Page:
Muttering and mumbling somewhere nearby. Voices.
Not again, he thought waking, Rudely awakened from a sound sleep by the voices. No, he thought, that’s a lie, I haven’t slept soundly in months.
He’s wondered if he was crazy and just the imagining voices. After the fourth or fifth time the sound of voices woke him, he talked to the doctor who prescribed pills. The pills help him sneak into the darkness of slumber but he’s anxious once asleep. It’s too dark. He walks through scary subterranean chambers. Sometimes he’s on a bicycle he can’t control and falls off a cliff. No matter what dream, he always hears the voices. Groggy, he stares at the ceiling listening to the murmuring.
It’s Debbie’s, she’s loaded. Sounds like she’s with her damn drunk friends in the driveway again, he brooded.
His about-to-be ex-wife Liz was with Debbie when she was arrested the last time. They gave Debbie her second DUI and lifted her license. They let Liz go, but not Debbie. She spent four days in jail. Now Debbie goes to DUI School, or whatever they call it. She attends classes with other drunks listening to lectures, engaging in “therapy”. They discuss drinking, being drunk, drunk driving and watch movies of car wrecks.
These days Debbie either calls Uber or hitches a ride with a friend when she goes out to party. Several times, when friends drop Debbie around Two AM, they hang out drunkenly jabbering in the driveway. Their voices wake him, throughly, every time.
He faltered, and walks drug drunk to the window to watch Debbie and her friends. The pills make him wobbly.
There’s no one in the driveway.
Debbie’s house is dark.
He still hears mumbles of a conversation, muffled voices somewhere nearby. The street is deserted. No lights on inside the houses nearby. The streetlamp pools tangerine light on the damp pavement, painting nearby shrubs clockwork orange. He shivers as the night wind sends a cold vibration through the window pane.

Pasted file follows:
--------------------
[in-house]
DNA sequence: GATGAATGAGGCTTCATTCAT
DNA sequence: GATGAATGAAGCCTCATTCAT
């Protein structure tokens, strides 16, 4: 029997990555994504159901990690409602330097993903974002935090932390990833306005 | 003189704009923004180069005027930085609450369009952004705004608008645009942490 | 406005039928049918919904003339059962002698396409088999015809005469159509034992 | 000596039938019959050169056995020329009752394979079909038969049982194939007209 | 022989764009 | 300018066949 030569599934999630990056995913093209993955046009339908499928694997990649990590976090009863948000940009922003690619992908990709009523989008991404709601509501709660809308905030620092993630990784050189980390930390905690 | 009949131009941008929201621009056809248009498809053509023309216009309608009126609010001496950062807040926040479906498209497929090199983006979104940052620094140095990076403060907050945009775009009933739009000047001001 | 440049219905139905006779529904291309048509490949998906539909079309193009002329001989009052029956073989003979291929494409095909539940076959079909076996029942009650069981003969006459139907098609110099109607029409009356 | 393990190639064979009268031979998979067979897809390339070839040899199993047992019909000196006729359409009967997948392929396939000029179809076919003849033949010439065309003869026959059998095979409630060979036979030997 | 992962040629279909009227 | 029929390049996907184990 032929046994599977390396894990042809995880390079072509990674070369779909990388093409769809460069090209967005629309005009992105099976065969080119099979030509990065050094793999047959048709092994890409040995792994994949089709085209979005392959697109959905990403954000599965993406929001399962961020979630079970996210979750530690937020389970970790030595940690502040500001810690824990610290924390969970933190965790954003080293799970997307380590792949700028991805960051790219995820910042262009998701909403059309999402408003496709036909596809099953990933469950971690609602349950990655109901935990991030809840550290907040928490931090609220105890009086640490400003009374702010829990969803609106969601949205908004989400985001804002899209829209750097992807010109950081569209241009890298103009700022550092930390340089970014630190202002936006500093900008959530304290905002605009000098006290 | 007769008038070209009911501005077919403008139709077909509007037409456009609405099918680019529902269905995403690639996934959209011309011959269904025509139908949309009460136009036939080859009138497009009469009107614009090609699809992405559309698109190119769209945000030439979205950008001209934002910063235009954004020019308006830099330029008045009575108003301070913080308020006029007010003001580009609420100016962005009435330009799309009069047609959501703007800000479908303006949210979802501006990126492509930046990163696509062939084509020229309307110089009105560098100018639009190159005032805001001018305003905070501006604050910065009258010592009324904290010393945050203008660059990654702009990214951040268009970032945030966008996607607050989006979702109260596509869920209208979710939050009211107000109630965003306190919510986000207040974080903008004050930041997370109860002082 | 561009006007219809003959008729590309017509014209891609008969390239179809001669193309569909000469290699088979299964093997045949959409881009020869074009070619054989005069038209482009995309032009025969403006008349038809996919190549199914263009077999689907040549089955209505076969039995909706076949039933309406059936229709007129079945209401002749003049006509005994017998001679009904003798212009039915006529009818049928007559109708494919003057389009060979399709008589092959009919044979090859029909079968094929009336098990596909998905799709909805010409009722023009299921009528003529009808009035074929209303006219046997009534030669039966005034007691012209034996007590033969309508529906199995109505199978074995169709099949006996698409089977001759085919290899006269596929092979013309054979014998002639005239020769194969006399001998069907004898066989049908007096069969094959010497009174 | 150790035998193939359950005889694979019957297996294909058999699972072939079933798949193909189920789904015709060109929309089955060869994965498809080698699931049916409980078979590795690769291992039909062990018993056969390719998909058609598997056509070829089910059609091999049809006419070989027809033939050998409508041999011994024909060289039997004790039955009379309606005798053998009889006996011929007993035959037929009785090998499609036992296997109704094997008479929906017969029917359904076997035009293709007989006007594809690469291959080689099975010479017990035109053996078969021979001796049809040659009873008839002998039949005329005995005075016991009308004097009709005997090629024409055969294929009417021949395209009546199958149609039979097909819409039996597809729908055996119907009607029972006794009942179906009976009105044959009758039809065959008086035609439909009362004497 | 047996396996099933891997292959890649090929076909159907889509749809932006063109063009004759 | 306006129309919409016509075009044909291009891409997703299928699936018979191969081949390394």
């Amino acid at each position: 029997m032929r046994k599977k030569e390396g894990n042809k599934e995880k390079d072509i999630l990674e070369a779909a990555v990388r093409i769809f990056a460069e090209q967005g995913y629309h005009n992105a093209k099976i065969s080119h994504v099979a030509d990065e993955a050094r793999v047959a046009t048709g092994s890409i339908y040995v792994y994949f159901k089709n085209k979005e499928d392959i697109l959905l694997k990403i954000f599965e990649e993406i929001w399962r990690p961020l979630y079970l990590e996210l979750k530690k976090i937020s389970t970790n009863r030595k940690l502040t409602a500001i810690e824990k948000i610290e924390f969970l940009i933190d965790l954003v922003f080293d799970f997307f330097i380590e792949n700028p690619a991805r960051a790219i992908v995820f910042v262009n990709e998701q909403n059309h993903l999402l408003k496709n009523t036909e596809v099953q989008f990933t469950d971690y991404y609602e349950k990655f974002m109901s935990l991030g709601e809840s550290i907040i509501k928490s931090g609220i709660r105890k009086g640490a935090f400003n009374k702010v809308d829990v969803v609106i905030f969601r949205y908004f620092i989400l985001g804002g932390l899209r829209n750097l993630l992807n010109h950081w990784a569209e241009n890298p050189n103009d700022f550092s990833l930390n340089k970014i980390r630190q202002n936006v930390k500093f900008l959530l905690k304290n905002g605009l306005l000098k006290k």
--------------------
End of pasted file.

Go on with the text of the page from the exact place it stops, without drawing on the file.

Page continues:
He turned from the window, his head throbbing. The digital clock by the bed flashes cool blue 2:05 AM, warning him 3 hours sleep is not enough. Moving very slowly he plods to the back of the house and stares out the kitchen window at the rear of the widow neighbor’s house. The house, a tedious white faux Santa Fe adobe. The house looks dark, but he thinks he sees a light, maybe a TV screen, flickering in a back window. Under the dim back porch light, the widow’s sullen black cat stares at him from the top step.
He stands still a long time wondering about the sullen black cat and its good luck at finding a home with the widow neighbor instead of drunk Debbie. He wishes he was widowed. He stands still as a post, his head thrums between throbs. The voices are closer.
The voices are in his house.
He quietly removes a Beretta APX pistol from the safe box in the laundry room adjoining the kitchen and loads it. He’s only shot it a couple of times at the local range, it feels light, but serious. He bought it after his ex-wife’s glossy bodybuilder boyfriend threatened to turn him into a tissue sample. “Beat you to a pulp” were Xavier’s exact words.
The guy looks like a two bit disposable extra in a second rate gangsta movie he thought. He knows the guy’s real name is Marvin.